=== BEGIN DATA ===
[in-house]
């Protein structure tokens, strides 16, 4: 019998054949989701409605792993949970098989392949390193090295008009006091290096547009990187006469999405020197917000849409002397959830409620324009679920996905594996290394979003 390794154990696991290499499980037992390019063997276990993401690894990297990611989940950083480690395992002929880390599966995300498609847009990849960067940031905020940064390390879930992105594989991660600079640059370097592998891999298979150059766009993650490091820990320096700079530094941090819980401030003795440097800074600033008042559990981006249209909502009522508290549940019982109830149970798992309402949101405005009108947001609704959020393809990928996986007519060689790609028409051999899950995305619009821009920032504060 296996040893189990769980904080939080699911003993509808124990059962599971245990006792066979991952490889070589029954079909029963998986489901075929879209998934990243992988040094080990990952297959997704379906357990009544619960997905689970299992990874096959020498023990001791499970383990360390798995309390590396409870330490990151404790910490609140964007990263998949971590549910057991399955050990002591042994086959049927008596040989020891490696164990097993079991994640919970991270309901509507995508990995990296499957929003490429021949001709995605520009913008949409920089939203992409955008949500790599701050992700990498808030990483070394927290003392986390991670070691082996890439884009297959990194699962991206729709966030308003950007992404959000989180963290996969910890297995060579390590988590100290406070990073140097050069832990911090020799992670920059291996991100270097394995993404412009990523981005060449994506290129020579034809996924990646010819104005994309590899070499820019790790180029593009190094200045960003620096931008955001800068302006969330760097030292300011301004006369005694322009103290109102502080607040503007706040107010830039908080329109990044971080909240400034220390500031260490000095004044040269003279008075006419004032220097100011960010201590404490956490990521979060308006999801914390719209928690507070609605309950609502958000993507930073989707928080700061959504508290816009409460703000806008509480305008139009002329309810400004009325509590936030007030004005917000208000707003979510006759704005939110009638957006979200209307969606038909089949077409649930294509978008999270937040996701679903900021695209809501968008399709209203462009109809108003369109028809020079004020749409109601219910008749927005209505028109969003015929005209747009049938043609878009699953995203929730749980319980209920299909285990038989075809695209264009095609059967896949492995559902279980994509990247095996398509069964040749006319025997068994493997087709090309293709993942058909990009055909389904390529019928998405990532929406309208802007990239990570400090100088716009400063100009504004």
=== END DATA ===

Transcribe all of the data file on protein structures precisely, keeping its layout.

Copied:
[in-house]
């Protein structure tokens, strides 16, 4: 019998054949989701409605792993949970098989392949390193090295008009006091290096547009990187006469999405020197917000849409002397959830409620324009679920996905594996290394979003 390794154990696991290499499980037992390019063997276990993401690894990297990611989940950083480690395992002929880390599966995300498609847009990849960067940031905020940064390390879930992105594989991660600079640059370097592998891999298979150059766009993650490091820990320096700079530094941090819980401030003795440097800074600033008042559990981006249209909502009522508290549940019982109830149970798992309402949101405005009108947001609704959020393809990928996986007519060689790609028409051999899950995305619009821009920032504060 296996040893189990769980904080939080699911003993509808124990059962599971245990006792066979991952490889070589029954079909029963998986489901075929879209998934990243992988040094080990990952297959997704379906357990009544619960997905689970299992990874096959020498023990001791499970383990360390798995309390590396409870330490990151404790910490609140964007990263998949971590549910057991399955050990002591042994086959049927008596040989020891490696164990097993079991994640919970991270309901509507995508990995990296499957929003490429021949001709995605520009913008949409920089939203992409955008949500790599701050992700990498808030990483070394927290003392986390991670070691082996890439884009297959990194699962991206729709966030308003950007992404959000989180963290996969910890297995060579390590988590100290406070990073140097050069832990911090020799992670920059291996991100270097394995993404412009990523981005060449994506290129020579034809996924990646010819104005994309590899070499820019790790180029593009190094200045960003620096931008955001800068302006969330760097030292300011301004006369005694322009103290109102502080607040503007706040107010830039908080329109990044971080909240400034220390500031260490000095004044040269003279008075006419004032220097100011960010201590404490956490990521979060308006999801914390719209928690507070609605309950609502958000993507930073989707928080700061959504508290816009409460703000806008509480305008139009002329309810400004009325509590936030007030004005917000208000707003979510006759704005939110009638957006979200209307969606038909089949077409649930294509978008999270937040996701679903900021695209809501968008399709209203462009109809108003369109028809020079004020749409109601219910008749927005209505028109969003015929005209747009049938043609878009699953995203929730749980319980209920299909285990038989075809695209264009095609059967896949492995559902279980994509990247095996398509069964040749006319025997068994493997087709090309293709993942058909990009055909389904390529019928998405990532929406309208802007990239990570400090100088716009400063100009504004």